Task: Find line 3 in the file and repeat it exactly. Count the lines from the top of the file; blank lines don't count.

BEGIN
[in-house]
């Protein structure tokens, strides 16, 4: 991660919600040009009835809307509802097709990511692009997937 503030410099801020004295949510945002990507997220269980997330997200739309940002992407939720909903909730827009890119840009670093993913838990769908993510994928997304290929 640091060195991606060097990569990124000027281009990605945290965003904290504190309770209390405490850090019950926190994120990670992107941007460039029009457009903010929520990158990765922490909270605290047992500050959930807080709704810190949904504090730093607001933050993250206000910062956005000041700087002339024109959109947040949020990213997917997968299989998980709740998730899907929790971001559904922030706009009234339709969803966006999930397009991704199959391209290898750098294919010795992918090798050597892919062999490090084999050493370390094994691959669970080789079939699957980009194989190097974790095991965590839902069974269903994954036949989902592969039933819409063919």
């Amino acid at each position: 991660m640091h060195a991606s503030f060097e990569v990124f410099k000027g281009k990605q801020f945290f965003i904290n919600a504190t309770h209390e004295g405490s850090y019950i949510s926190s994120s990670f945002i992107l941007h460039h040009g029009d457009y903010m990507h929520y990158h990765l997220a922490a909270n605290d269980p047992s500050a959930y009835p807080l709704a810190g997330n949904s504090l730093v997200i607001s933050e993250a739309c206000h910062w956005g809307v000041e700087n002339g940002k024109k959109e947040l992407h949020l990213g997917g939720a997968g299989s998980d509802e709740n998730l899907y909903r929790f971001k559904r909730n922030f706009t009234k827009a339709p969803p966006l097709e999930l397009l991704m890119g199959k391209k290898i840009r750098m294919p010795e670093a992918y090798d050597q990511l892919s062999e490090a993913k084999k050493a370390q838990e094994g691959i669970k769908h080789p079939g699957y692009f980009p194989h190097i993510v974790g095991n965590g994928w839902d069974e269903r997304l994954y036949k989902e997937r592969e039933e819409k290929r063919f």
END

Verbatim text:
């Amino acid at each position: 991660m640091h060195a991606s503030f060097e990569v990124f410099k000027g281009k990605q801020f945290f965003i904290n919600a504190t309770h209390e004295g405490s850090y019950i949510s926190s994120s990670f945002i992107l941007h460039h040009g029009d457009y903010m990507h929520y990158h990765l997220a922490a909270n605290d269980p047992s500050a959930y009835p807080l709704a810190g997330n949904s504090l730093v997200i607001s933050e993250a739309c206000h910062w956005g809307v000041e700087n002339g940002k024109k959109e947040l992407h949020l990213g997917g939720a997968g299989s998980d509802e709740n998730l899907y909903r929790f971001k559904r909730n922030f706009t009234k827009a339709p969803p966006l097709e999930l397009l991704m890119g199959k391209k290898i840009r750098m294919p010795e670093a992918y090798d050597q990511l892919s062999e490090a993913k084999k050493a370390q838990e094994g691959i669970k769908h080789p079939g699957y692009f980009p194989h190097i993510v974790g095991n965590g994928w839902d069974e269903r997304l994954y036949k989902e997937r592969e039933e819409k290929r063919f």